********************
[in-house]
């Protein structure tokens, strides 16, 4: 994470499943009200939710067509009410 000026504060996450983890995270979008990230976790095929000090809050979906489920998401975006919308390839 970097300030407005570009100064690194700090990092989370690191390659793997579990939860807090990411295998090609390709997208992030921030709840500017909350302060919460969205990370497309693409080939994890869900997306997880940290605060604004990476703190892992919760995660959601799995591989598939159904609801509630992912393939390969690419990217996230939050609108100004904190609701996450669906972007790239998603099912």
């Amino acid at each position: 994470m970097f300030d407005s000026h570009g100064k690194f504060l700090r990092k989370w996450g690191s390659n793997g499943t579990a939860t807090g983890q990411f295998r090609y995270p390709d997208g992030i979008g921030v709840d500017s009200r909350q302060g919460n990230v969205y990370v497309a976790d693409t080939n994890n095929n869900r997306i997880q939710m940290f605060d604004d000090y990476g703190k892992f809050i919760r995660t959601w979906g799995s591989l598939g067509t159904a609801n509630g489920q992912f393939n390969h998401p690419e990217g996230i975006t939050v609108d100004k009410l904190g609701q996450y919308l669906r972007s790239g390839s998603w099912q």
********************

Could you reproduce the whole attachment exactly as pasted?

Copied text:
[in-house]
């Protein structure tokens, strides 16, 4: 994470499943009200939710067509009410 000026504060996450983890995270979008990230976790095929000090809050979906489920998401975006919308390839 970097300030407005570009100064690194700090990092989370690191390659793997579990939860807090990411295998090609390709997208992030921030709840500017909350302060919460969205990370497309693409080939994890869900997306997880940290605060604004990476703190892992919760995660959601799995591989598939159904609801509630992912393939390969690419990217996230939050609108100004904190609701996450669906972007790239998603099912």
């Amino acid at each position: 994470m970097f300030d407005s000026h570009g100064k690194f504060l700090r990092k989370w996450g690191s390659n793997g499943t579990a939860t807090g983890q990411f295998r090609y995270p390709d997208g992030i979008g921030v709840d500017s009200r909350q302060g919460n990230v969205y990370v497309a976790d693409t080939n994890n095929n869900r997306i997880q939710m940290f605060d604004d000090y990476g703190k892992f809050i919760r995660t959601w979906g799995s591989l598939g067509t159904a609801n509630g489920q992912f393939n390969h998401p690419e990217g996230i975006t939050v609108d100004k009410l904190g609701q996450y919308l669906r972007s790239g390839s998603w099912q």